- When I joined the team three years ago, my task was to help Yevgeniya Panova, the only HR manager in the company. Now there are six of us. At that time, I was helping with everything: documentation for visa applications, office management, food and party planning. We lacked people, so I had to keep up with all the tasks. Aviasales used to be one small family of less than 40 people. When I was just applying for the job, they told me “Kris, you need to really love the guys.” So, that’s what I do.
- You’ll be scolded for using the word “corporate.”
- I am a team player, and I guess we all are, on this team. Even though I was working from home for one year, I always stayed in touch with the HR department and the whole team.
- Even the most energetic people experience a slowdown and creative crisis. You need to remember that it’s always temporary. When you face an emotionally difficult time and feel like the world can collapse, just keep working on a daily basis, and at some point, you’ll have the spark again. For me, such a spark is often a successful interview which cheers me up and reminds that everything is going to be fine.
- I am inspired by emotional returns from our team, mutual support and the friendships that have grown through these years. It has become a part of my life, and I can’t call it “just work.”
- A dream job for me equals passion. I am a rather calm person, but passion is what we associate with work in Travelpayouts. I see their bright, shining eyes and it inspires me as an HR manager.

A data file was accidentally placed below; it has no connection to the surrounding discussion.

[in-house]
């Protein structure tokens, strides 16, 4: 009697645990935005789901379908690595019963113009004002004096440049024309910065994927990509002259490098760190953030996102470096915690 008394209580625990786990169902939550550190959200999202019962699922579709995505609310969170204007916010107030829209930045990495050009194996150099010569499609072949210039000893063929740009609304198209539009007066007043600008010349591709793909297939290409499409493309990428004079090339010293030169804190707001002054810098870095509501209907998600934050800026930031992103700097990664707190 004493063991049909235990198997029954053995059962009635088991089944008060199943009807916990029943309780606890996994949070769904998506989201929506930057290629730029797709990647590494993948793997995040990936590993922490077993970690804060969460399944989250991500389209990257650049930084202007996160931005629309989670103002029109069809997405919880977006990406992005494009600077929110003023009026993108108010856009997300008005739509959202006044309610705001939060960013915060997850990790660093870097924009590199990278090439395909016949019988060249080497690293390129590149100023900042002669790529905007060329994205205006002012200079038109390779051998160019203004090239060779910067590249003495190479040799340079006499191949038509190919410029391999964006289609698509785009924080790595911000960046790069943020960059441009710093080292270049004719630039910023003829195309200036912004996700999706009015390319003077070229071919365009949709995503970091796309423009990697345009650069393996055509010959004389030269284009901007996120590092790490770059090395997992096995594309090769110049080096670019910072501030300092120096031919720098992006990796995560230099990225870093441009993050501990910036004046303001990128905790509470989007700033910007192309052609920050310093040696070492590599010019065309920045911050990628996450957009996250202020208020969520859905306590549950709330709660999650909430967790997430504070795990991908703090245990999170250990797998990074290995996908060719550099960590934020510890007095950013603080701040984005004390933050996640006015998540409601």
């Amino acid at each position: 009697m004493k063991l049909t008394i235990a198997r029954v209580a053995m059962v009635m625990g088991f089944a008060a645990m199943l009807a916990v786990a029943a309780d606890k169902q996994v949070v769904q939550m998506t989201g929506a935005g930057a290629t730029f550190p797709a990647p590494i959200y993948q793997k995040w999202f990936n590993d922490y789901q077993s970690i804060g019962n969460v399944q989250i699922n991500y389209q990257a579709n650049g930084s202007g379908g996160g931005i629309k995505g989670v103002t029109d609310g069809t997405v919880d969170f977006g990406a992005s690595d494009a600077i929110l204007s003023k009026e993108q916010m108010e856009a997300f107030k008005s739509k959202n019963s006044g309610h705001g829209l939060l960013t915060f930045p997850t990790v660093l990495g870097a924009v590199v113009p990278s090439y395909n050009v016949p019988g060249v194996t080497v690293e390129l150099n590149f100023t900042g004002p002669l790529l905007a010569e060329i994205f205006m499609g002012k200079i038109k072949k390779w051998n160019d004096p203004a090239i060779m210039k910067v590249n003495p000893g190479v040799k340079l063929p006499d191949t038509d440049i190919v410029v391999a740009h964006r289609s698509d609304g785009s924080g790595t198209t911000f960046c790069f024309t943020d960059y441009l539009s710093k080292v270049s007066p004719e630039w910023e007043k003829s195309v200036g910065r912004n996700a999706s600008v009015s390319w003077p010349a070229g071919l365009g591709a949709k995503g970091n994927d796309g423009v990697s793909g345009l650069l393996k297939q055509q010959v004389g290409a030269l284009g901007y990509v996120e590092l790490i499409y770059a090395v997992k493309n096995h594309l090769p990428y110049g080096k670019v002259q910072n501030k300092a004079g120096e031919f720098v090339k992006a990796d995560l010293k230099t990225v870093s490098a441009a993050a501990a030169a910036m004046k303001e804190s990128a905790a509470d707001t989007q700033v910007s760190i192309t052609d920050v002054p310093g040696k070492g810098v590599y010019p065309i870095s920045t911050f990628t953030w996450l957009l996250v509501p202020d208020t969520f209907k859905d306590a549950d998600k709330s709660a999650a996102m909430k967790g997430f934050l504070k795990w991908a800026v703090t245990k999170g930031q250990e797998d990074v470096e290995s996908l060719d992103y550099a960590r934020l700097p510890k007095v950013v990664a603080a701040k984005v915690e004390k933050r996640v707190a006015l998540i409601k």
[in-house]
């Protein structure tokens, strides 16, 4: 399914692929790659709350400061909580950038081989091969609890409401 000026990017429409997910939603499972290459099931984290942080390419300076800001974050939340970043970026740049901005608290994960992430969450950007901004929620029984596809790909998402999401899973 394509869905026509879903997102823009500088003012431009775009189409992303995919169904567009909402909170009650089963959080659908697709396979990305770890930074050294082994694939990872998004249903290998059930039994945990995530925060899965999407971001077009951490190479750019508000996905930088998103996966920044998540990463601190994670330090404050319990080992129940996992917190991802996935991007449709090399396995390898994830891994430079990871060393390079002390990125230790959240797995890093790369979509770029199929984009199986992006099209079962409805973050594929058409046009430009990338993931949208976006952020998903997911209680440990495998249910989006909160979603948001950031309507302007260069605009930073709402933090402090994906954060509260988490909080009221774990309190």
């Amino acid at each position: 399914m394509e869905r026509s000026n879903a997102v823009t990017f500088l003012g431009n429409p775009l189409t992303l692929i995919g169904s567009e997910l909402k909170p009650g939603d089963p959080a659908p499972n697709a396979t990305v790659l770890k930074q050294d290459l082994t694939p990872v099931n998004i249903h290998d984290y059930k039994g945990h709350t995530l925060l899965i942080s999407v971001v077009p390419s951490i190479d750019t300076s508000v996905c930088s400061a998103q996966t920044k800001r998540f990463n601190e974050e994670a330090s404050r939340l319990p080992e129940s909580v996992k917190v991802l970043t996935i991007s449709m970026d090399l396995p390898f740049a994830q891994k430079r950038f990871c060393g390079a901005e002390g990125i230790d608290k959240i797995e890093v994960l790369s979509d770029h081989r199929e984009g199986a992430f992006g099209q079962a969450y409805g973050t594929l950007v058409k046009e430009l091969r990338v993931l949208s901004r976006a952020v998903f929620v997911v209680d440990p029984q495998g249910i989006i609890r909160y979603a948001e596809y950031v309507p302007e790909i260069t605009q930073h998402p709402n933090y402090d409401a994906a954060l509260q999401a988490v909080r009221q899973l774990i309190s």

Things I’d like to improve
- Now is a very interesting time for Travelpayouts as we have become a serious company. New processes emerge and go through optimization, one example is recruitment. Before, we only had one interview with each applicant. We divided it into two parts and gave a test task beforehand. Now, we have added a behavioral questionnaire for applicants and invite product-managers to take part in the interview. Also, we pay more attention to the onboarding process which is staying in touch with every newcomer during their probationary period. I call to check on them and make sure they’ve already found accommodations, if there have been any health issues (like ant bites) or if they need help.
- I don’t follow any famous HR managers and I am not keen on social media in general, even though it might help me out in my work. However, we try to not miss out on huge events. For example, our entire HR department went to the HR API conference in late April.
Let’s get personal
- The Hawaiian islands are waiting for me, as well as many other wonderful destinations in the United States, Australia and other remote countries.
- Once, a trip influenced me a lot. I spent a week in the Dipabhāvan Meditation Centre and monastery on Samui island, and it helped me get to know myself a lot.
- Among the books I’ve recently read, I can highlight the non-fiction book “Write, Reduce the Text Volume. How to Create a Powerful Text” and a few other books on raising children, as I am a young mother.
- At a corporate party, I’d play this track or this one.
- How do I imagine my life in 10 years? My story is just getting started!